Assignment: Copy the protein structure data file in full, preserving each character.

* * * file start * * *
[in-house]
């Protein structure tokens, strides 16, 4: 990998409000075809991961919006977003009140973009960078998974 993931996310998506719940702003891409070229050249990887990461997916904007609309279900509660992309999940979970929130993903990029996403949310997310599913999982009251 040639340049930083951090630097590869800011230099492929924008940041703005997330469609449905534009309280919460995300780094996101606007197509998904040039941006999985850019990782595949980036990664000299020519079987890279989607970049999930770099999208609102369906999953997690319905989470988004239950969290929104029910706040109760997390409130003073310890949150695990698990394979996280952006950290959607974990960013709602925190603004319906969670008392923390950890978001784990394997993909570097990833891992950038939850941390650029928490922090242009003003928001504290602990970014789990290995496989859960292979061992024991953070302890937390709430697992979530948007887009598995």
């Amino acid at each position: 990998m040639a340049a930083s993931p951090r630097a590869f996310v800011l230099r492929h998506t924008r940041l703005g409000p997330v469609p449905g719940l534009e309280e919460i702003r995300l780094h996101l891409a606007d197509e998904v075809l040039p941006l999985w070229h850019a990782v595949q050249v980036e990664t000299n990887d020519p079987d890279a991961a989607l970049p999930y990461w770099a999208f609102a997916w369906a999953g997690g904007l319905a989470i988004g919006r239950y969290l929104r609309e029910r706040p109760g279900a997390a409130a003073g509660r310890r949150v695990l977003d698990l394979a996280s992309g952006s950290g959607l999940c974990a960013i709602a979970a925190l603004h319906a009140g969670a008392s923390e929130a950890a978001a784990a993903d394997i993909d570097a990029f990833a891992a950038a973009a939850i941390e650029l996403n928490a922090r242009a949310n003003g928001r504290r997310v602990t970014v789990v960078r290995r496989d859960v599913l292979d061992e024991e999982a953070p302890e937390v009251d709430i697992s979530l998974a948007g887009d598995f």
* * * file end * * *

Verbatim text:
[in-house]
């Protein structure tokens, strides 16, 4: 990998409000075809991961919006977003009140973009960078998974 993931996310998506719940702003891409070229050249990887990461997916904007609309279900509660992309999940979970929130993903990029996403949310997310599913999982009251 040639340049930083951090630097590869800011230099492929924008940041703005997330469609449905534009309280919460995300780094996101606007197509998904040039941006999985850019990782595949980036990664000299020519079987890279989607970049999930770099999208609102369906999953997690319905989470988004239950969290929104029910706040109760997390409130003073310890949150695990698990394979996280952006950290959607974990960013709602925190603004319906969670008392923390950890978001784990394997993909570097990833891992950038939850941390650029928490922090242009003003928001504290602990970014789990290995496989859960292979061992024991953070302890937390709430697992979530948007887009598995």
């Amino acid at each position: 990998m040639a340049a930083s993931p951090r630097a590869f996310v800011l230099r492929h998506t924008r940041l703005g409000p997330v469609p449905g719940l534009e309280e919460i702003r995300l780094h996101l891409a606007d197509e998904v075809l040039p941006l999985w070229h850019a990782v595949q050249v980036e990664t000299n990887d020519p079987d890279a991961a989607l970049p999930y990461w770099a999208f609102a997916w369906a999953g997690g904007l319905a989470i988004g919006r239950y969290l929104r609309e029910r706040p109760g279900a997390a409130a003073g509660r310890r949150v695990l977003d698990l394979a996280s992309g952006s950290g959607l999940c974990a960013i709602a979970a925190l603004h319906a009140g969670a008392s923390e929130a950890a978001a784990a993903d394997i993909d570097a990029f990833a891992a950038a973009a939850i941390e650029l996403n928490a922090r242009a949310n003003g928001r504290r997310v602990t970014v789990v960078r290995r496989d859960v599913l292979d061992e024991e999982a953070p302890e937390v009251d709430i697992s979530l998974a948007g887009d598995f």